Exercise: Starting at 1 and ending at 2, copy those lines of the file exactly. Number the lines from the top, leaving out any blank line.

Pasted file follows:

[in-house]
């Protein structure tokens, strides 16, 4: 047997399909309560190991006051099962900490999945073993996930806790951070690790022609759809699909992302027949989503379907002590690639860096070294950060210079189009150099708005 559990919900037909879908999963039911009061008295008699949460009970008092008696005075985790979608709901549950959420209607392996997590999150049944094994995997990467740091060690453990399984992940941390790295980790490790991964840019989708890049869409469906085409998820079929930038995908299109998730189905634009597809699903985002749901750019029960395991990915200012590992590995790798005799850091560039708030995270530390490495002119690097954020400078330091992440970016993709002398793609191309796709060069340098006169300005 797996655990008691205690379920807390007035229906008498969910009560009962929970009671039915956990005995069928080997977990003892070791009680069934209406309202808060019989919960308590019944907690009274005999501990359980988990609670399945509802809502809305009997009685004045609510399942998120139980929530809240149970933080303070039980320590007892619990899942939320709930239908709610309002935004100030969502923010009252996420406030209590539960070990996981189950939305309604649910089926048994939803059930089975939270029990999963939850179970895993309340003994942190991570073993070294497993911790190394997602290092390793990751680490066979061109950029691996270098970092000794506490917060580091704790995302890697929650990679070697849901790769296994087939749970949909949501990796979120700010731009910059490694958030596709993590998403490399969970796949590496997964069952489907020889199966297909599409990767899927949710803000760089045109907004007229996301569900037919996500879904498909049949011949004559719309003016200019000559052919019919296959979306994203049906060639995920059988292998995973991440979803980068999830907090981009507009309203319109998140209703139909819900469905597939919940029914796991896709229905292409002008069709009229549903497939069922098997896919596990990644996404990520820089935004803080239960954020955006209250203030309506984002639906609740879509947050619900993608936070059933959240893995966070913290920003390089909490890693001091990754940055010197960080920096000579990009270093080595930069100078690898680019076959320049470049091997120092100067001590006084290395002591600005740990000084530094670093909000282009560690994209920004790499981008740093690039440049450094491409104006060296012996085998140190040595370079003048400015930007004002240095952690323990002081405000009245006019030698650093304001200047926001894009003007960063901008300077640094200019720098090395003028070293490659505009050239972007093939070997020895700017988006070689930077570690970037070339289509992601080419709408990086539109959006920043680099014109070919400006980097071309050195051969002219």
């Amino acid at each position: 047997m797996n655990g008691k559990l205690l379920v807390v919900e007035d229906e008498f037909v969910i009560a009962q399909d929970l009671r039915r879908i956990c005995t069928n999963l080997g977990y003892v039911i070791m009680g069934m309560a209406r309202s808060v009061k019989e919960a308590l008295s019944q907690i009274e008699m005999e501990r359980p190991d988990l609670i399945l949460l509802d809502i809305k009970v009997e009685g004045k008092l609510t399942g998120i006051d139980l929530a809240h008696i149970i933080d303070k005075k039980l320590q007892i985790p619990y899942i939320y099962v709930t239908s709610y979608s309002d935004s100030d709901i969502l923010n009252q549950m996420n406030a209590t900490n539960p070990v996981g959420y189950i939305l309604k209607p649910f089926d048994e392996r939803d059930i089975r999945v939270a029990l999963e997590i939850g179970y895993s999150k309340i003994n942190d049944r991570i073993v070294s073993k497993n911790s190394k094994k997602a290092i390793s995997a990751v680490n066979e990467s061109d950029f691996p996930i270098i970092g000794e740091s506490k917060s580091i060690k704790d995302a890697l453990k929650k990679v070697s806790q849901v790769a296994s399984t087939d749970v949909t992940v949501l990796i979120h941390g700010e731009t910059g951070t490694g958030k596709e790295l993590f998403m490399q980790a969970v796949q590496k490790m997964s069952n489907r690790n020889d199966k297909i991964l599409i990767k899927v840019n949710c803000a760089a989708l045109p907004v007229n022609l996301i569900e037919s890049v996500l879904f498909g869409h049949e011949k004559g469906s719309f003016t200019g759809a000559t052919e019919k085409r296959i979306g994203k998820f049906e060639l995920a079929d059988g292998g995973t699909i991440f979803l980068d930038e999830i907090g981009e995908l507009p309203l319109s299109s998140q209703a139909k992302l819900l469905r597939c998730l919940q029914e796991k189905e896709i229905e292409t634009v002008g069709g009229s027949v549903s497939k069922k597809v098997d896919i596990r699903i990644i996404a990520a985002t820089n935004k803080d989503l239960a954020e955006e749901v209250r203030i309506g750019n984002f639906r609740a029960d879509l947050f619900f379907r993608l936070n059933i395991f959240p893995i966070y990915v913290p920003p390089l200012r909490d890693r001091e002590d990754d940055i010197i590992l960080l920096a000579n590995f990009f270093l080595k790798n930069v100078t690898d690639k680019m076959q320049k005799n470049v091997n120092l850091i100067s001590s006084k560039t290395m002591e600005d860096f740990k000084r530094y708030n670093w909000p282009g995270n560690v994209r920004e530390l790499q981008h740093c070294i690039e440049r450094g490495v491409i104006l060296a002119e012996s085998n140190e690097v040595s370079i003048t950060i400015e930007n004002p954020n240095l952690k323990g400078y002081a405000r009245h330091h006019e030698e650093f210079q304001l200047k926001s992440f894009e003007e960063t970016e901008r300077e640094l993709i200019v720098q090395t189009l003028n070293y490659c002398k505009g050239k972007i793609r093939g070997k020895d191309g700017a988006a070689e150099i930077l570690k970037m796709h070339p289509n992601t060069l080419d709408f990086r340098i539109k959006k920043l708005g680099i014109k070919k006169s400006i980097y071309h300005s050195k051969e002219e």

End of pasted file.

[in-house]
């Protein structure tokens, strides 16, 4: 047997399909309560190991006051099962900490999945073993996930806790951070690790022609759809699909992302027949989503379907002590690639860096070294950060210079189009150099708005 559990919900037909879908999963039911009061008295008699949460009970008092008696005075985790979608709901549950959420209607392996997590999150049944094994995997990467740091060690453990399984992940941390790295980790490790991964840019989708890049869409469906085409998820079929930038995908299109998730189905634009597809699903985002749901750019029960395991990915200012590992590995790798005799850091560039708030995270530390490495002119690097954020400078330091992440970016993709002398793609191309796709060069340098006169300005 797996655990008691205690379920807390007035229906008498969910009560009962929970009671039915956990005995069928080997977990003892070791009680069934209406309202808060019989919960308590019944907690009274005999501990359980988990609670399945509802809502809305009997009685004045609510399942998120139980929530809240149970933080303070039980320590007892619990899942939320709930239908709610309002935004100030969502923010009252996420406030209590539960070990996981189950939305309604649910089926048994939803059930089975939270029990999963939850179970895993309340003994942190991570073993070294497993911790190394997602290092390793990751680490066979061109950029691996270098970092000794506490917060580091704790995302890697929650990679070697849901790769296994087939749970949909949501990796979120700010731009910059490694958030596709993590998403490399969970796949590496997964069952489907020889199966297909599409990767899927949710803000760089045109907004007229996301569900037919996500879904498909049949011949004559719309003016200019000559052919019919296959979306994203049906060639995920059988292998995973991440979803980068999830907090981009507009309203319109998140209703139909819900469905597939919940029914796991896709229905292409002008069709009229549903497939069922098997896919596990990644996404990520820089935004803080239960954020955006209250203030309506984002639906609740879509947050619900993608936070059933959240893995966070913290920003390089909490890693001091990754940055010197960080920096000579990009270093080595930069100078690898680019076959320049470049091997120092100067001590006084290395002591600005740990000084530094670093909000282009560690994209920004790499981008740093690039440049450094491409104006060296012996085998140190040595370079003048400015930007004002240095952690323990002081405000009245006019030698650093304001200047926001894009003007960063901008300077640094200019720098090395003028070293490659505009050239972007093939070997020895700017988006070689930077570690970037070339289509992601080419709408990086539109959006920043680099014109070919400006980097071309050195051969002219």